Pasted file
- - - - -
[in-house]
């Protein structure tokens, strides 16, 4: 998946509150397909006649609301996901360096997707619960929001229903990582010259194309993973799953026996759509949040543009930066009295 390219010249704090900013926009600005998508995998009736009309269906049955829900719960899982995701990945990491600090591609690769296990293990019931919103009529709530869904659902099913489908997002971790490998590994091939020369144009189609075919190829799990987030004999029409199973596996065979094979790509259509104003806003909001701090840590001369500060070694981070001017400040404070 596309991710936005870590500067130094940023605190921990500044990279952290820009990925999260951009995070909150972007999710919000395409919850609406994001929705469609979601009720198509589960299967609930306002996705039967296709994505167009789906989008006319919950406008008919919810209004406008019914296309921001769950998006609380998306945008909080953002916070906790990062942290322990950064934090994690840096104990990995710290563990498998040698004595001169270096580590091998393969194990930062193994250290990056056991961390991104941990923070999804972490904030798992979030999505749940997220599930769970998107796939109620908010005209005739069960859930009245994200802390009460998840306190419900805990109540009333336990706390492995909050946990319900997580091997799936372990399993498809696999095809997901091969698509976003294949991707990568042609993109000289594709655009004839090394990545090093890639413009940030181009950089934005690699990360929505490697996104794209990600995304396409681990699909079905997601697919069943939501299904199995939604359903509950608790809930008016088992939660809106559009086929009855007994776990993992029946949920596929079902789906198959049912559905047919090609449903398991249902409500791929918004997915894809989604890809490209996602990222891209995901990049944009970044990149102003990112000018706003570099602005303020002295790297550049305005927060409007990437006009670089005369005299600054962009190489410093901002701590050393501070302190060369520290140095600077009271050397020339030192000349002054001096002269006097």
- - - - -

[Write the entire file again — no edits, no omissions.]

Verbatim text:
[in-house]
């Protein structure tokens, strides 16, 4: 998946509150397909006649609301996901360096997707619960929001229903990582010259194309993973799953026996759509949040543009930066009295 390219010249704090900013926009600005998508995998009736009309269906049955829900719960899982995701990945990491600090591609690769296990293990019931919103009529709530869904659902099913489908997002971790490998590994091939020369144009189609075919190829799990987030004999029409199973596996065979094979790509259509104003806003909001701090840590001369500060070694981070001017400040404070 596309991710936005870590500067130094940023605190921990500044990279952290820009990925999260951009995070909150972007999710919000395409919850609406994001929705469609979601009720198509589960299967609930306002996705039967296709994505167009789906989008006319919950406008008919919810209004406008019914296309921001769950998006609380998306945008909080953002916070906790990062942290322990950064934090994690840096104990990995710290563990498998040698004595001169270096580590091998393969194990930062193994250290990056056991961390991104941990923070999804972490904030798992979030999505749940997220599930769970998107796939109620908010005209005739069960859930009245994200802390009460998840306190419900805990109540009333336990706390492995909050946990319900997580091997799936372990399993498809696999095809997901091969698509976003294949991707990568042609993109000289594709655009004839090394990545090093890639413009940030181009950089934005690699990360929505490697996104794209990600995304396409681990699909079905997601697919069943939501299904199995939604359903509950608790809930008016088992939660809106559009086929009855007994776990993992029946949920596929079902789906198959049912559905047919090609449903398991249902409500791929918004997915894809989604890809490209996602990222891209995901990049944009970044990149102003990112000018706003570099602005303020002295790297550049305005927060409007990437006009670089005369005299600054962009190489410093901002701590050393501070302190060369520290140095600077009271050397020339030192000349002054001096002269006097």